Social Science BA
Generalist Track, Social Science BA

About this program

Why the Generalist Track?

The Generalist Track is a great choice for students interested in

  • developing a broad understanding of anthropology, geography, sociology, political science;
  • examining social issues from an interdisciplinary perspective;

What will I do in the Major?

The Generalist Track is one of six tracks within the Social Science Major. Courses in this track cover four main areas of study:

  • Cultural and physical geography
  • Anthropological perspectives on diverse world cultures
  • Political Science 
  • Sociological approaches

Students in the Generalist Track learn fundamental skills in social science research, gain experience in applying their skills in an internship, and conduct their own research projects.

What can I do with the degree?

The Generalist track offers graduates valuable academic training that can be applied to professional work in a number of fields, such as:

  • graduate work in anthropology, political science or sociology;
  • careers in public agencies, non-profit organizations, and the business world.

Student outcomes

The learning outcomes for this major provide the knowledge, skills, and abilities to enter the 21st-century workplace to:

  • know and understand the essential concepts of social science;
  • comprehend the historical foundations, theoretical paradigms, and research methods of social science;
  • develop higher order thinking skills by analyzing and interpreting social science literature;
  • write analytically in a style that is informed, well-reasoned, and literate;
  • recognize and understand differences of gender and sexual orientation, race and ethnicity, religion, and social class;
  • understand and utilize a global perspective
  • develop civic skills by participating in community-based learning and internships
  • to become advocates and leaders in their communities, our nation, and the globe.

Course requirements

Requirements (120 credits)

Core courses (40 credits)

At least half of the credits required for the major must be completed at Metropolitan State University. Students must earn a grade of C- or above in all major courses. Student should select lower division electives and upper division electives in consultation with an advisor. Transfer courses may be applicable to major requirements. The university's degree audit will specify transfer courses that are directly equivalent to major requirements. Other transfer courses must be approved by a faculty advisor in the department. Sequencing: SSCI 300, SSCI 311, SSCI 501 and SSCI 451 or SSCI 452 must be taken in four separate semesters in the order listed above. SSCI 300 and SSCI 311 may be taken concurrently with departmental approval. All social science majors must complete the following courses.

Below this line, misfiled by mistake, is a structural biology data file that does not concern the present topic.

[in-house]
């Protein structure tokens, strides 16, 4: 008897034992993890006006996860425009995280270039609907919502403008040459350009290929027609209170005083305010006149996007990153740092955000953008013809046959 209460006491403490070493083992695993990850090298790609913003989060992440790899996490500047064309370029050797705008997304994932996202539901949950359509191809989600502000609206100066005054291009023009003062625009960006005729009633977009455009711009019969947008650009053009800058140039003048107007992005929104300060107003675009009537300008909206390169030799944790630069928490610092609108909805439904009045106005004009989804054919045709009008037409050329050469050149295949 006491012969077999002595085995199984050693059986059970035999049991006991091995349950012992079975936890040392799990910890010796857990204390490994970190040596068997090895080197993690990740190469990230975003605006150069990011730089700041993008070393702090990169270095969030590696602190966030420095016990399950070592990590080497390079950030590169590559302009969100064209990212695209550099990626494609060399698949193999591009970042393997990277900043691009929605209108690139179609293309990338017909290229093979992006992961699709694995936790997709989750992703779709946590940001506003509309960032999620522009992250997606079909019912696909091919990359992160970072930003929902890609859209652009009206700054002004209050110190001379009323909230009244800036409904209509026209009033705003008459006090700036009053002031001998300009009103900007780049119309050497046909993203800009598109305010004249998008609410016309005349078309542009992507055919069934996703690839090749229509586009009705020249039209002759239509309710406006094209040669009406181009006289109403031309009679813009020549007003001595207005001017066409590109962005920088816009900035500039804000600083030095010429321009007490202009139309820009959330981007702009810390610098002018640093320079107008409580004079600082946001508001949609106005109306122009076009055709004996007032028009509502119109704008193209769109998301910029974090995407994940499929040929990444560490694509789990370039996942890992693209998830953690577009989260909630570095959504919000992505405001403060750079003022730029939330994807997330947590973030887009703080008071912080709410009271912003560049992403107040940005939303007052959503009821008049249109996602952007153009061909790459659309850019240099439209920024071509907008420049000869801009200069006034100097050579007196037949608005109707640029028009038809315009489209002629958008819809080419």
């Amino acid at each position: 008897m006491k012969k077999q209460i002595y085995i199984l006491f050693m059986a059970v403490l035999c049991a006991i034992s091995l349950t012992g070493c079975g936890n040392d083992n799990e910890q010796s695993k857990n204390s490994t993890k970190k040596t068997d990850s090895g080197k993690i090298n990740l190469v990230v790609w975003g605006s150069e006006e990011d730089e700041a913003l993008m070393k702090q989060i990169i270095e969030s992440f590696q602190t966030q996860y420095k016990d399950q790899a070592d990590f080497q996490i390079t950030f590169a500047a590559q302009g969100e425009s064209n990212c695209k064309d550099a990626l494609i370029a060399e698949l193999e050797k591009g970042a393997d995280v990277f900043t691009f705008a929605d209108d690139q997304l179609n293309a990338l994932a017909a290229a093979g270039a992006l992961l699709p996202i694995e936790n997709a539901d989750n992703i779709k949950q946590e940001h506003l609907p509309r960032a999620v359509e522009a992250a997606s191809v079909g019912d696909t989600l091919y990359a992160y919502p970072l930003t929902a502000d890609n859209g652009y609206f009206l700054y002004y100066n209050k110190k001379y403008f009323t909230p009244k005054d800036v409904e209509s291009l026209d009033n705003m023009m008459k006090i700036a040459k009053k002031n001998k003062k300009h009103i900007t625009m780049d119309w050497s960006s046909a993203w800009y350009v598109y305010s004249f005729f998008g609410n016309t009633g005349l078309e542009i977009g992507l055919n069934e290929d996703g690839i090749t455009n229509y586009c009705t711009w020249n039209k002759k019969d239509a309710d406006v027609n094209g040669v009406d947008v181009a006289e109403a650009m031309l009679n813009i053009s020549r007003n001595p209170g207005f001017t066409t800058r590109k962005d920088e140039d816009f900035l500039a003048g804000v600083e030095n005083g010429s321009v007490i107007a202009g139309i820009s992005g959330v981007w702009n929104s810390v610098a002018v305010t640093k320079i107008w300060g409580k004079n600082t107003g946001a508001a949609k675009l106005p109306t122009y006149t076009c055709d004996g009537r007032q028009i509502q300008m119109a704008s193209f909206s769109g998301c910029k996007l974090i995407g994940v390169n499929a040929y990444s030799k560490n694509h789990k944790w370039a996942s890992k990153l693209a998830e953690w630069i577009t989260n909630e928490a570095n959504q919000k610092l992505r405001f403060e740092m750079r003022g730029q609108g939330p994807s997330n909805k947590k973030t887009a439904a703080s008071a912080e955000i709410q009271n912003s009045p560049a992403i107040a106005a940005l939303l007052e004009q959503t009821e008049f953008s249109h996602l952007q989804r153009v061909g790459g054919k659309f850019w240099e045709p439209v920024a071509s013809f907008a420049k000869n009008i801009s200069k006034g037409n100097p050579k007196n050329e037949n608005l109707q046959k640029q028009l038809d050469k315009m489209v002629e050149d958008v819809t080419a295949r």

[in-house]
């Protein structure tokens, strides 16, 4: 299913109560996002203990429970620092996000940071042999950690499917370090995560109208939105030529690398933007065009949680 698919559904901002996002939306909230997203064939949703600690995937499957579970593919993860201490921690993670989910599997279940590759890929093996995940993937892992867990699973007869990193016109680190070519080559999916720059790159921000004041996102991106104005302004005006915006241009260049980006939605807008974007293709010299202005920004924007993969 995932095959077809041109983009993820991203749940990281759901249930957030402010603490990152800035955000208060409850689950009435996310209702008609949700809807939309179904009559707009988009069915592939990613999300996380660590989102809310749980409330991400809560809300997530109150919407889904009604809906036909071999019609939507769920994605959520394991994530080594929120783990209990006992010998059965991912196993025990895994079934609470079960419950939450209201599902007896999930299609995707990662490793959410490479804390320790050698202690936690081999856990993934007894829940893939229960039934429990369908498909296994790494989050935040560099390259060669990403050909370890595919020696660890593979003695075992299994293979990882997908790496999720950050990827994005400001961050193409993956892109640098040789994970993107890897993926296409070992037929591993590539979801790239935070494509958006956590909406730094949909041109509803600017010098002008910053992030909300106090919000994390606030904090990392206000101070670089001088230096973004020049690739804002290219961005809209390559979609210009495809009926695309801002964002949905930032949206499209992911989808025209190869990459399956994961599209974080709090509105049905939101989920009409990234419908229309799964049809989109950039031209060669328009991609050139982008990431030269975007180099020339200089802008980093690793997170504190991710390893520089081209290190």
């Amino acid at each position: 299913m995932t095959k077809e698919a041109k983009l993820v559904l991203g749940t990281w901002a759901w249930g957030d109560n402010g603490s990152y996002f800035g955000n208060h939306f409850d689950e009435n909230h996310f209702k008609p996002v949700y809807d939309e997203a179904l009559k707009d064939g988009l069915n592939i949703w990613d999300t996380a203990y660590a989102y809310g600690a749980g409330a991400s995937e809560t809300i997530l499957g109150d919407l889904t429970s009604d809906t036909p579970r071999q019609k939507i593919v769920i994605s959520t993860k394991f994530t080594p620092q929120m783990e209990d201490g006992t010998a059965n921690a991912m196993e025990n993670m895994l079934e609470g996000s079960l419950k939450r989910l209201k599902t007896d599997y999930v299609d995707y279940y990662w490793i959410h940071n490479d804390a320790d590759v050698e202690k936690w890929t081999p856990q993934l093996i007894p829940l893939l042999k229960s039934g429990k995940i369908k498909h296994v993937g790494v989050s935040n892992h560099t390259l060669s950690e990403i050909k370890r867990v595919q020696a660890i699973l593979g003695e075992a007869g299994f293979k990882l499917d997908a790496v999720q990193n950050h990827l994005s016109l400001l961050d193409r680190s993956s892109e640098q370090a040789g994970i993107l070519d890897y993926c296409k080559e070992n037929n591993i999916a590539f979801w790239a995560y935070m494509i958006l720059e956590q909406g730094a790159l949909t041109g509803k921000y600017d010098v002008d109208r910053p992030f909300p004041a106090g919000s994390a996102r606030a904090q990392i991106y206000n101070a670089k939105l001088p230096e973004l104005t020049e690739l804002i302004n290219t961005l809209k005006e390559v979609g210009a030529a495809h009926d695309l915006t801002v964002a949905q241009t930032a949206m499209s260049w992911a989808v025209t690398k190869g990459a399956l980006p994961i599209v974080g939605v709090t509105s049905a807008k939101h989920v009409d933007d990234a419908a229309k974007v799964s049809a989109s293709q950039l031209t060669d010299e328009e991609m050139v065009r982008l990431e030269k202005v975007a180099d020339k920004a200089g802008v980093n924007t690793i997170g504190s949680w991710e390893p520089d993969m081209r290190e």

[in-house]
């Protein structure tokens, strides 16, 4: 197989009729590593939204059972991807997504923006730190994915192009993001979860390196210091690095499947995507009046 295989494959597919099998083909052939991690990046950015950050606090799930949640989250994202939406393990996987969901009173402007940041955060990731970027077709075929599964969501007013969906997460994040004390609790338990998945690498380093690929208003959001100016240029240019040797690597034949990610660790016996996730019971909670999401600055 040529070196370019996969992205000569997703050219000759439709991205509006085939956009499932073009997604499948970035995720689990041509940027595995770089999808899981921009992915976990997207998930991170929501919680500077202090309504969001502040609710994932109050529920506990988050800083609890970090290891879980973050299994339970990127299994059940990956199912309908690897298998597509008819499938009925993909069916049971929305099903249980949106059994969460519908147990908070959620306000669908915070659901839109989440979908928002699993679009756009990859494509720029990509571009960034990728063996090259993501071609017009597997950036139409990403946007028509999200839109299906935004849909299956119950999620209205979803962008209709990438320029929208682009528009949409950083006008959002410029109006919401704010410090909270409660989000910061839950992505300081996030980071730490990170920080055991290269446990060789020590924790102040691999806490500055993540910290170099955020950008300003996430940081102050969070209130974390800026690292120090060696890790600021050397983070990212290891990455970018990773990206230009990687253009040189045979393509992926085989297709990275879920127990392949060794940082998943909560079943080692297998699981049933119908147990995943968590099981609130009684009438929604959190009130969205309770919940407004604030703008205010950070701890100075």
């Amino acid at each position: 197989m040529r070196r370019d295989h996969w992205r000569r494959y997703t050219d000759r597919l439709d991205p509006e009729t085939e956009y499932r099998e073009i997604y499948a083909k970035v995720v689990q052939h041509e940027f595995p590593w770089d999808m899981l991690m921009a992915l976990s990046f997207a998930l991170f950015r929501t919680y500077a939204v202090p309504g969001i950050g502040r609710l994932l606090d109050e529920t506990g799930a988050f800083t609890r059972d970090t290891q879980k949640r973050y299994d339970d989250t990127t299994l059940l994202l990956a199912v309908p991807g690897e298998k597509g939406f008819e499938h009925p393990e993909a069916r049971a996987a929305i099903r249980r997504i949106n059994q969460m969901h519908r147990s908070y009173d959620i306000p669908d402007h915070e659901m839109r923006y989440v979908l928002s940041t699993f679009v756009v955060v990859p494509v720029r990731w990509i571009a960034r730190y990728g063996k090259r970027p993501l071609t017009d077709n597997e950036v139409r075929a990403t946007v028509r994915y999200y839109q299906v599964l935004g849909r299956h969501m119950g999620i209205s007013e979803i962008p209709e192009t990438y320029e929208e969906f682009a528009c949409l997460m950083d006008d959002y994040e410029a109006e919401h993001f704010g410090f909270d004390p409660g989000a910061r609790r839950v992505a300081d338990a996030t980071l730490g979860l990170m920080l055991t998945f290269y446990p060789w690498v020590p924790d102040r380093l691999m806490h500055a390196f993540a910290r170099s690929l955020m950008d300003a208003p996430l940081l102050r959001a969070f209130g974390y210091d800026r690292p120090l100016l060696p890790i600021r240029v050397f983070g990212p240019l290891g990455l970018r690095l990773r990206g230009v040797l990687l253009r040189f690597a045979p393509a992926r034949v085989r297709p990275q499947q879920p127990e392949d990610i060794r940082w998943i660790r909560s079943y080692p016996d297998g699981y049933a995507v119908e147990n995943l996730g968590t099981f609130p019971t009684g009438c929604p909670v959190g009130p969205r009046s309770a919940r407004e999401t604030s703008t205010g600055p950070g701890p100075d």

SSCI 365 Leadership in Organizations and Public Life

3-4 credits

Students gain experience in applied social science while working as an intern in a non-profit or community-based organization, the public sector, or a social action group. Prior to registering, students meet with the instructor to select their specific internship project. Students supplement their specific field experience with participation in the group internship seminar which meets five times during the semester. Through this combination of extensive community-based experience and guided reading, writing and analysis, students develop their ability to integrate social science theory with community-based experience.

Full course description for Leadership in Organizations and Public Life

SSCI 300 Seeing Like a Social Scientist

4 credits

Most of us are only dimly aware of how politics, culture, and society influence, and often coerce, our daily lives. The calling of a social scientist is to help us make these invisible social structures visible. In this course, students develop the skills and tools to discover, analyze, and interpret these obscure social processes. Ideally, this knowledge will have a liberating effect on their individual lives. Students will also perceive how their civic and ethical participation can change politics, culture, and society, as well as themselves.

Full course description for Seeing Like a Social Scientist

SSCI 311 Research Methods in Social Science

4 credits

This course provides an introduction to the basic concepts of social science research. Students learn and implement a variety of research methods, and critically reflect on the relationship of these methods to philosophical traditions within social science. The courses examines two approaches to social science research, quantitative and qualitative, and the unique contribution of each approach for understanding social life. Experiential activities enhance classroom learning.

Full course description for Research Methods in Social Science

SSCI 501 Great Ideas: Classics of Social Science

4 credits

The social sciences have been shaping views of the human condition for more than 150 years. This seminar explores those ideas that continue to engage and perplex thoughtful observers of social life. Students become acquainted with writing by major thinkers like Karl Marx, Max Weber, Emile Durkheim, Georg Simmel, Sigmund Freud, Ruth Benedict, Frantz Fanon and Hannah Arendt. The course addresses the social and historical roots of the great ideas as well as the moral aspirations and creative impulses of these social scientists.

Full course description for Great Ideas: Classics of Social Science

Choose one

SSCI 451 Empirical Research Capstone

4 credits

Social scientists investigate the patterns of human interactions and then seek to interpret, explain and communicate human behavior. This seminar is designed to provide a final, integrating experience for students with a social science major. Seminar participants complete a senior project that demonstrates an ability to design a study, collect new or existing data, analyze those findings and communicate the results.